Doubtful this will ever be outsourced.
Being known by someone. Gold. On both ends.
I have been in rooms with incredibly brilliant, wealthy, successful people. A chilling experience. The paucity (scarcity) of empathy filled these rooms, with what I imagine to be the Dementors’ soul-sucking force. Their stated mission “to change the world” was never fulfilled, because of this missing ingredient. Without empathy, nothing will be transformed.
“You can be the most disciplined, brilliant, and even wealthy individual in the world, but if you don’t care for or empathize with other people, then you are basically nothing but a sociopath,”
which i read right after i learned the lesson well
thinking alzheimers begs to teach us something about ourselves.. ie: who we do things for.. and that subliminal indebtedness/privilege ness we hold/perpetuate. are we willing to dive into – the whatever ness of empathy – everyday..? we’re so used to figuring things out .. to labeling things/people.. then holding them/us to that. so we can quit listening.. to the uncertainty.. to the next story.. to the person.
july 2015 – shared on twitter by Tony:
words.. we find/create them.. then use/misuse/misunderstand them.. assume they are complete..
in a time we’re bantering about empathy (good and bad) .. loving this.. from Maria:
The Invention of Empathy: Rilke, Rodin, and the Art of “Inseeing”
this conception of empathy is a little more than a century old and originated in art: It only entered the modern lexicon in the early twentieth century, when it was used to describe the imaginative act of projecting oneself into a work of art in an effort to understand why art moves us.
That improbable origin and its wide ripples across the popular imagination are what Rachel Corbett explores in You Must Change Your Life: The Story of Rainer Maria Rilke and Auguste Rodin (public library) — a layered and lyrical inquiry into the personal, interpersonal, and cultural forces behind and around Rainer Maria Rilke’s iconic Letters to a Young Poet, a book so beloved and widely quoted in the century since its publication that it has taken on the qualities of a sacred text for secular culture. Out of its origin story Corbett wrests a larger story of “how the will to create drives young artists to overcome even the most heart-hollowing of childhoods and make their work at any cost.”
corbett: all the youthful affirmations I had been yearning to hear. Loneliness is just space expanding around you. Trust uncertainty. Sadness is life holding you in its hands and changing you. Make solitude your home.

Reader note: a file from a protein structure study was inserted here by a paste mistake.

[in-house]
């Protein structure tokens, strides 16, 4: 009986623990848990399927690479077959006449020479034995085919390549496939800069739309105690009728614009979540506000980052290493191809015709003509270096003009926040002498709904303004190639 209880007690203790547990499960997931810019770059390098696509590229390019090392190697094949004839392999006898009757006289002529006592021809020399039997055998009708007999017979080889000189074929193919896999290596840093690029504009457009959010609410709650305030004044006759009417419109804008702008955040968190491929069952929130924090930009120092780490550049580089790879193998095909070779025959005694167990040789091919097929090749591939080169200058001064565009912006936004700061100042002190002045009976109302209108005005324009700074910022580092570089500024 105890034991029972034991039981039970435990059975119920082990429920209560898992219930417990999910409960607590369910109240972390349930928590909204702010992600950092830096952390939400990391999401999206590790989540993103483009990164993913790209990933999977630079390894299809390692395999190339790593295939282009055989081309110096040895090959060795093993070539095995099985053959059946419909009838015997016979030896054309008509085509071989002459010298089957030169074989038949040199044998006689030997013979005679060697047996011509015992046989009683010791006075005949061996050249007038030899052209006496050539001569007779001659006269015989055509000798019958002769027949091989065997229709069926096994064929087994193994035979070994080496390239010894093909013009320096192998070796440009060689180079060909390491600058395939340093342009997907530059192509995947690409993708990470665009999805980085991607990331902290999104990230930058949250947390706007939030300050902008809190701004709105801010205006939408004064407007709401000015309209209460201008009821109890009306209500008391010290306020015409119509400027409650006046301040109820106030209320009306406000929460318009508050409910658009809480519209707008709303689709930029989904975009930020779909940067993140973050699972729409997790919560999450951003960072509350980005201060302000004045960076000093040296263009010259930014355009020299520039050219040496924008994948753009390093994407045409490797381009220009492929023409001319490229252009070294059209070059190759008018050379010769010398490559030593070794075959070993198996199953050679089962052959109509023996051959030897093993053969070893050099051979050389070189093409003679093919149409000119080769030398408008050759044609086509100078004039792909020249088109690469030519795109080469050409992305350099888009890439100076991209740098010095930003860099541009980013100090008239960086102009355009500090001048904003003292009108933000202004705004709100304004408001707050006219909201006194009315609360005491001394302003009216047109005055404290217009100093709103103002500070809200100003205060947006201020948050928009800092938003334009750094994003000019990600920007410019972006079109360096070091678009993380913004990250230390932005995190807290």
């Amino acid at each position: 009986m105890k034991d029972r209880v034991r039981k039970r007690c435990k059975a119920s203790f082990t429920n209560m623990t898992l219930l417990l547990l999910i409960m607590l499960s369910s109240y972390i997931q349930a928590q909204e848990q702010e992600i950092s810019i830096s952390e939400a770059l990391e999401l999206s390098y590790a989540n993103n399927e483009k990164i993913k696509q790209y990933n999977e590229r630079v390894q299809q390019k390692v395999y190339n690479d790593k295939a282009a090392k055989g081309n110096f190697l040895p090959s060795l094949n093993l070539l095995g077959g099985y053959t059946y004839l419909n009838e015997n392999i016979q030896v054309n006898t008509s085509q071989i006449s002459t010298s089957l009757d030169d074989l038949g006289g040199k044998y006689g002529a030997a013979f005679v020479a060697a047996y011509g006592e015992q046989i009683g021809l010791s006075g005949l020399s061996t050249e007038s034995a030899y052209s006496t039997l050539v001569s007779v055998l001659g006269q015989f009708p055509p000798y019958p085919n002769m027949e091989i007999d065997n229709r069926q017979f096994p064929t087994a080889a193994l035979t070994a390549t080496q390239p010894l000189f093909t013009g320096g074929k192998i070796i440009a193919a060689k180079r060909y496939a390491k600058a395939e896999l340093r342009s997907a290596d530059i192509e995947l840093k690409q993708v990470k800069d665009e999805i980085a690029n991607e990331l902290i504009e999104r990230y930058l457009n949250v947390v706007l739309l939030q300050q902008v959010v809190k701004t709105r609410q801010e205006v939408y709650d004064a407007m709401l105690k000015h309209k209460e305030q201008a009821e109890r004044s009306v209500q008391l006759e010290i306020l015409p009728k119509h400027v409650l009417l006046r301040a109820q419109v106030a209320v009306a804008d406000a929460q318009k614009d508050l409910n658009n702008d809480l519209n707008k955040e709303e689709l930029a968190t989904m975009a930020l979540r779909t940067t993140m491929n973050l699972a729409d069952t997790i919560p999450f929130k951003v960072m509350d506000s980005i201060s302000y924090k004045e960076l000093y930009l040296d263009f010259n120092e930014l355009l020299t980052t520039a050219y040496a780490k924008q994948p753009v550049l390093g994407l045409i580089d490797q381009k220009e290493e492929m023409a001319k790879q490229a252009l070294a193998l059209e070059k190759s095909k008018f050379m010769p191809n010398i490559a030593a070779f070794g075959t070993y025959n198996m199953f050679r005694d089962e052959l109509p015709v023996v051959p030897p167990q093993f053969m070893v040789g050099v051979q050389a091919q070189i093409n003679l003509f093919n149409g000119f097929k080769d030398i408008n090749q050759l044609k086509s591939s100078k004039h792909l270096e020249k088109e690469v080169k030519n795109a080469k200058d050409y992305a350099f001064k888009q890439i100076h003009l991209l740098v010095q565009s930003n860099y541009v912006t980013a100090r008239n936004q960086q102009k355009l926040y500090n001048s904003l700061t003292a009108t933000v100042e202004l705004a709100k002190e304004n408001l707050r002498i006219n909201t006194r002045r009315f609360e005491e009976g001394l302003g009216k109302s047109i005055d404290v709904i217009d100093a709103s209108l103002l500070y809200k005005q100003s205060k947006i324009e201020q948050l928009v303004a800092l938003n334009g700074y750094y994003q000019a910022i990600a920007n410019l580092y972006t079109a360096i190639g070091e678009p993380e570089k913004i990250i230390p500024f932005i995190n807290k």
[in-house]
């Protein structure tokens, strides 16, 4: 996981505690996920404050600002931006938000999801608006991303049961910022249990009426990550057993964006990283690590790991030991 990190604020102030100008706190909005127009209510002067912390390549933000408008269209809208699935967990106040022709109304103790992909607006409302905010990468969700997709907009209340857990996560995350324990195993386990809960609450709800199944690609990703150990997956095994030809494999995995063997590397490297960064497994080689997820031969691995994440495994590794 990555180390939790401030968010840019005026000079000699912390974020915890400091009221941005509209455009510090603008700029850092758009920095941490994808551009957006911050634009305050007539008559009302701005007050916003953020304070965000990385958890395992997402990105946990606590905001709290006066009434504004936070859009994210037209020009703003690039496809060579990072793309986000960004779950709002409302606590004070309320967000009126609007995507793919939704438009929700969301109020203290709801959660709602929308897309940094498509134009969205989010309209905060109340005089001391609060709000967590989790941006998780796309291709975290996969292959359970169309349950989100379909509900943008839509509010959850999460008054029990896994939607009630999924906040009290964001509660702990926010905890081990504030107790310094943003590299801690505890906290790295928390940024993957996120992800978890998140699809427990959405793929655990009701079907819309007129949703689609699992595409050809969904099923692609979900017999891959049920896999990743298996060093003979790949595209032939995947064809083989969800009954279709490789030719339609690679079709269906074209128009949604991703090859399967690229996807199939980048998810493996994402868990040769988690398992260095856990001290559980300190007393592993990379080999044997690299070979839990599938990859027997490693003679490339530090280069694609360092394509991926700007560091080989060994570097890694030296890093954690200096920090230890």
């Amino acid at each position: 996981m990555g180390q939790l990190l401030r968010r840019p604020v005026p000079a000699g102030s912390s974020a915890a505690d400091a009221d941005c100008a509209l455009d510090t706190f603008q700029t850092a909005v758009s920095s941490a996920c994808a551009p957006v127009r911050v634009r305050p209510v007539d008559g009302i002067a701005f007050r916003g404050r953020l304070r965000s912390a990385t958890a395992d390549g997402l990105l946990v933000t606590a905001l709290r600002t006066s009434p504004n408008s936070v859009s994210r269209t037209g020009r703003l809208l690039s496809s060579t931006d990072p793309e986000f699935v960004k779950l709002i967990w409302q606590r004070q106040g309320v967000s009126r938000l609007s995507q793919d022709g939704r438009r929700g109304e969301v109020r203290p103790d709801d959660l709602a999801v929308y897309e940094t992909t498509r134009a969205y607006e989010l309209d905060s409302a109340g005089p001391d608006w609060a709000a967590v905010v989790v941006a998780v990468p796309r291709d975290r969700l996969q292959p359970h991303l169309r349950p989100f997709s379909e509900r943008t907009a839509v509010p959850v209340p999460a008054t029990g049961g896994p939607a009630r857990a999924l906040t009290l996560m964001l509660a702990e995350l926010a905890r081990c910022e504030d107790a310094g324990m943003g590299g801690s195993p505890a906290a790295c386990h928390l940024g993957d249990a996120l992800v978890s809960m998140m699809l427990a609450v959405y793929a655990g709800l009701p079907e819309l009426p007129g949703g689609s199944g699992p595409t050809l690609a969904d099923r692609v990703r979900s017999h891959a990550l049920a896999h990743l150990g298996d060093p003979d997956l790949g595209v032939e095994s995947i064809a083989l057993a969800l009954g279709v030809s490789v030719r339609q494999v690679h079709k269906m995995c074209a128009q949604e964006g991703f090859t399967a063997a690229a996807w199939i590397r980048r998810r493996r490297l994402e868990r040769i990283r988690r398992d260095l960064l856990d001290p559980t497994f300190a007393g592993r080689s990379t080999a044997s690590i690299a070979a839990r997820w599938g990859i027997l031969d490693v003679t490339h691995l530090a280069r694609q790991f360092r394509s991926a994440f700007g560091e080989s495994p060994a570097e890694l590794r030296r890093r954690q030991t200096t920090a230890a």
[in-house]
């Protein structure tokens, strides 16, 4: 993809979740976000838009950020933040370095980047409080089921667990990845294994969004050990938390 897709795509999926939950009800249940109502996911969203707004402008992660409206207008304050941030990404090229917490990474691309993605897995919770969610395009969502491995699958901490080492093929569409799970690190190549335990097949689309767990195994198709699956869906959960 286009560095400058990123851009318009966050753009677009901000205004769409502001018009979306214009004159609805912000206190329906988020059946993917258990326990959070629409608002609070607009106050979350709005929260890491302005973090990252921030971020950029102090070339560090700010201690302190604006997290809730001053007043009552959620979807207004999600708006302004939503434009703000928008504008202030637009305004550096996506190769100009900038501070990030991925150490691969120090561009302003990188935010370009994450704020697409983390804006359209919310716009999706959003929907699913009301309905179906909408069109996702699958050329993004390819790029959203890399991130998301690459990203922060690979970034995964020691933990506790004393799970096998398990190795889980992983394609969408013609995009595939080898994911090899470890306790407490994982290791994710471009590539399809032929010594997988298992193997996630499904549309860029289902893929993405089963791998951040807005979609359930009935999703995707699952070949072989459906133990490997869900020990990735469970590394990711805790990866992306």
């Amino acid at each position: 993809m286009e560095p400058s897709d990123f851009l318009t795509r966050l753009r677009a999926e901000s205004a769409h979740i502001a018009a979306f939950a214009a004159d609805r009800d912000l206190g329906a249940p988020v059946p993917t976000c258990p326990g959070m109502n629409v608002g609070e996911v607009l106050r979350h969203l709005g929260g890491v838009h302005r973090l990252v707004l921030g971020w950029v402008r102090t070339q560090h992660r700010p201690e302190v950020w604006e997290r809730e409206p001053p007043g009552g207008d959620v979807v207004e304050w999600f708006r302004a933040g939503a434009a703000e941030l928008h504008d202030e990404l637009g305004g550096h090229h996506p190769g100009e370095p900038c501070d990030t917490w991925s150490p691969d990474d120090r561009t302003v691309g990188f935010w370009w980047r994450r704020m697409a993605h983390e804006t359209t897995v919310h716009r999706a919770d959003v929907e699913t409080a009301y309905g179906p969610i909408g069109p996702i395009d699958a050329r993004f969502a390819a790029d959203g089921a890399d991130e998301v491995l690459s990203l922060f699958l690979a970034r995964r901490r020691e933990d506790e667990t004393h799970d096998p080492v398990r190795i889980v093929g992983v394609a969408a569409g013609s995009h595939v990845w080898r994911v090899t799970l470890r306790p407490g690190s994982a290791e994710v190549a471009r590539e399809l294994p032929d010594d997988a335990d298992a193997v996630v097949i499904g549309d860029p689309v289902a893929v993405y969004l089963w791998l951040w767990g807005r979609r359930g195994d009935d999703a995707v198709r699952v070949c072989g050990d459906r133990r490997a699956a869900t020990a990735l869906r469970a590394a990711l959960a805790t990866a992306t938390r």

The moment a viewer recognizes a painting as beautiful, it transforms from an object into a work of art. The act of looking, then, becomes a creative process, and the viewer becomes the artist.
a process that Vischer called einfühlung, literally “feeling into.” The British psychologist Edward Titchener translated the word into English as “empathy” in 1909, deriving it from the Greek empatheia, or “in pathos.” For Vischer, einfühlung revealed why a work of art caused an observer to unconsciously
“move in and with the forms.”
When a work of art is effective, it draws the observer out into the world, while the observer draws the work back into his or her body.
In Vienna, the young professor Sigmund Freud wrote to a friend in 1896 that he had “immersed” himself in the teachings of Lipps, “who I suspect has the clearest mind among present-day philosophical writers.”
when i read this.. thought of devijver assume good law et al.. and all the bad rap freud gets.. ie: what he’s remembered for.. and then.. all the other people we peg for this or that.. when that wasn’t their original intention.. not their full embodiment/potential
He (frued) urged his students to observe their patients not from a place of judgment, but of empathy. They ought
to recede into the background like a “receptive organ” and strive toward the “putting of oneself in the other person’s place,” he said
I once told time by the moon.
Now I listen to it.
Central to Lipps’s invention of empathy was his notion of einsehen, or “inseeing” — a kind of conscious observation which Corbett so poetically describes as “the wondrous voyage from the surface of a thing to its heart, wherein perception leads to an emotional connection.” She writes:
It is a kind of perception that takes place within the body, and it requires the observer to be both the seer and the seen. To observe with empathy, one sees not only with the eyes but with the skin.
The concept struck Rilke as a particularly revelatory way of looking at not only art but life itself. He wrote in a letter to a friend:
Though you may laugh if I tell you where my very greatest feeling, my world-feeling, my earthly bliss was, I must confess to you: it was, again and again, here and there, in such in-seeing in the indescribably swift, deep, timeless moments of this godlike in-seeing.
Corbett captures the crux of Rilke’s insight:
In describing his joy at experiencing the world this way, Rilke echoed Lipps’s belief that,
through empathy, a person could free himself from the solitude of his mind.
He (lipps) had reasoned that if einfühlung explained the way people see themselves in objects, then the act of observation was not one of passive absorption, but of lived recognition.
It was the self existing in another place. And if we see ourselves in art, perhaps we could also see ourselves in other people.
Empathy was the gateway into the minds of others.